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People Top 5
LAST UPDATE: Friday December 19, 2014 09:10AM EST
PEOPLE Top 5 are the most-viewed stories on the site over the past three days, updated every 60 minutes
- February 08, 1993
- Vol. 39
- No. 5
Picks and Pans Main: Tube
MTV (Wed., Feb. 3, 10 p.m. ET)
This performance special is a homecoming for Paul: It was taped in the same Manhattan theater where, 29 years ago this week, the Beatles made their American debut on Ed Sullivan's variety show. In interview snippets between songs, Paul reminisces about the audition for John Lennon that landed him in the Fab Four, the advantages of being left-handed and the original lyrics to "Yesterday": "Scrambled eggs/ Oh my baby, how I love your legs."
This time around, there are no frenzied adolescent girls in the audience. (MTV invited a more mature crowd.) But with a musical program that takes in old rockabilly ("Twenty Flight Rock"), Beatles faves ("Lady Madonna") and cuts from his forthcoming album ("Hope of Deliverance"), McCartney proves that he's still a steady-rollin' rocker and a superior showman at age 50.
NBC (Saturdays, 8 p.m. ET)
In this spin-off from last year's failed sitcom The Torkelsons, Connie Ray once again plays struggling single mom Millicent Torkelson. She has moved with her three kids (Olivia Burnette, Lee Norris and Rachel Duncan) from rural Oklahoma into the home of an affluent single dad (Perry King) in Seattle to work as the nanny to his spoiled teens (Jason Marsden and Brittany Murphy). In this blended household the wholesome values of the country folk clash with the shallow materialism of the city slickers.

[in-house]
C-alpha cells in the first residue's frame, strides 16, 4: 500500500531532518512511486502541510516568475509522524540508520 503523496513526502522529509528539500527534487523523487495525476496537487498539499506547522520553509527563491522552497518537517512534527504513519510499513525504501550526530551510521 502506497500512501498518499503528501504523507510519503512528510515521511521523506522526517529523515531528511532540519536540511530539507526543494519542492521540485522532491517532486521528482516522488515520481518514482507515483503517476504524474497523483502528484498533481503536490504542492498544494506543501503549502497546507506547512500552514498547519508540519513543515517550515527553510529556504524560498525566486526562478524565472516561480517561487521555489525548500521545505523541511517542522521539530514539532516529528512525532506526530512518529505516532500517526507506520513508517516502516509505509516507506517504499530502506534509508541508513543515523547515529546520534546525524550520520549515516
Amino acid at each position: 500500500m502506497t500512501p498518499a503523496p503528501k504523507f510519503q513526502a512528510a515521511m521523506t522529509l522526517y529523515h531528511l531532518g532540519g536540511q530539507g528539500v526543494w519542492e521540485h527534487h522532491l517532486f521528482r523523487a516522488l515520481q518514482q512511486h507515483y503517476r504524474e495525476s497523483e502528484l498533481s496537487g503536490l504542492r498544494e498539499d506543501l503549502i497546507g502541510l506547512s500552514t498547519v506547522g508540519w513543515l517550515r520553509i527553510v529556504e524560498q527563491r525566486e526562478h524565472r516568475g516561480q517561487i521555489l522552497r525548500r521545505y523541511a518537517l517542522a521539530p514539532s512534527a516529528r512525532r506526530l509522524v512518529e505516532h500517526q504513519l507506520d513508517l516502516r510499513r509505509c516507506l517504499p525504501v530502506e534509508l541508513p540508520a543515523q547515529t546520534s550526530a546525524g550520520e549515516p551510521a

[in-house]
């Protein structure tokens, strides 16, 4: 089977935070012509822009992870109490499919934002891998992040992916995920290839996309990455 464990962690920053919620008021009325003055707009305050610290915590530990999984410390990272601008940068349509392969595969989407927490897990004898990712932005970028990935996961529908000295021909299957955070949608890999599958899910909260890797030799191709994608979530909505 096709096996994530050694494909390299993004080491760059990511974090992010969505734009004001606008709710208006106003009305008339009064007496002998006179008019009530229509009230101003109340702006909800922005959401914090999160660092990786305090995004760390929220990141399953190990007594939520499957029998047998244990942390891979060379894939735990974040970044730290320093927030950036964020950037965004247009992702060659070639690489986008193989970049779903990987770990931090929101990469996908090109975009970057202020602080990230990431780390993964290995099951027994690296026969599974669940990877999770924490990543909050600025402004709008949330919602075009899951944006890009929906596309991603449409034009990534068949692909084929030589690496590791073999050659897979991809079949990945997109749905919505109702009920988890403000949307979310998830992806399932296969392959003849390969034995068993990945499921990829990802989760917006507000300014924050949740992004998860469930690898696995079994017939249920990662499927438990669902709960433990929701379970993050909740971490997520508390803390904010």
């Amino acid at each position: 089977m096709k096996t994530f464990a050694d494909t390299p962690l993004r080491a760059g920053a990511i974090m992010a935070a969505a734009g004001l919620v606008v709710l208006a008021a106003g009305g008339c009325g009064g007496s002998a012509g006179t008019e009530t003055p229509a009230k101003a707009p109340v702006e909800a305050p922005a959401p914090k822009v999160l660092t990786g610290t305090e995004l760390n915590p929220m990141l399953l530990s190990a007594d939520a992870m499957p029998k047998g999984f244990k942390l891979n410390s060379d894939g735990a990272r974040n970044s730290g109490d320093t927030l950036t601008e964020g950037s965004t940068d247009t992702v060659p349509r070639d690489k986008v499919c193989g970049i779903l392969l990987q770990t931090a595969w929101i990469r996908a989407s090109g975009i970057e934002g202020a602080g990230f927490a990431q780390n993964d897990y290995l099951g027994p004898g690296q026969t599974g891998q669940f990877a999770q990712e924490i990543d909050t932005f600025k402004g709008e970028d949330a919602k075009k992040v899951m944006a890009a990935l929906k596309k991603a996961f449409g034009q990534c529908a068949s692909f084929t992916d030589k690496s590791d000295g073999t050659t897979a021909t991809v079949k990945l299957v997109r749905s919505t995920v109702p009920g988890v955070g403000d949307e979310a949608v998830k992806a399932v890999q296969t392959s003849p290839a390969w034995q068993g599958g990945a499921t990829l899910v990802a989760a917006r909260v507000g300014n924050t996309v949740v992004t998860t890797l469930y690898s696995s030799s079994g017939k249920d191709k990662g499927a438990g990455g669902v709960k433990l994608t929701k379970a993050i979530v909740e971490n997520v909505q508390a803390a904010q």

The problem is that the dialogue sounds distinctly like a bunch of comedy writers sitting around a table trying to top each other. As King's kids muse about their new nanny, Murphy says, "This one's imported. Straight from some hole-in-the-wall in Louisiana." "Oklahoma," Marsden corrects her. "What's the difference?" "One's a musical." Yeah, right, today's teens just can't lay off those Rodgers and Hammerstein references.
Ray and Burnette were likable actors even in the cramped, dowdy atmosphere of the original show. But the new cast additions are all awkward and overly theatrical. King's delivery is so mannered he seems to be doing a Casey Kasem imitation.
CBS (Sun., Feb. 7, 9 p.m. ET)
This Hallmark Hall of Fame production is the sequel to the successful 1991 TV movie Sarah. Plain and Tall, in which Glenn Close played Sarah Wheaton, a Maine woman who in 1910 becomes the mail-order bride of Jacob Witting (Christopher Walken), a widowed Kansas farmer with two children.
This movie explores the blossoming of their contracted marriage. It's played out against the hardship of a drought on the prairie, which forces Sarah to take the children and return for a time to Maine. The story is told in the same modest hand-stitched wall-sampler poetry of the original, extolling hard work and devotion.
Close gives another luminous performance as Sarah. And Walken, usually such a disturbing, volatile presence" on the screen, is once again surprisingly warm and sympathetic as the laconic Jacob.
NBC (Man., Feb. 8, 9 p.m. ET)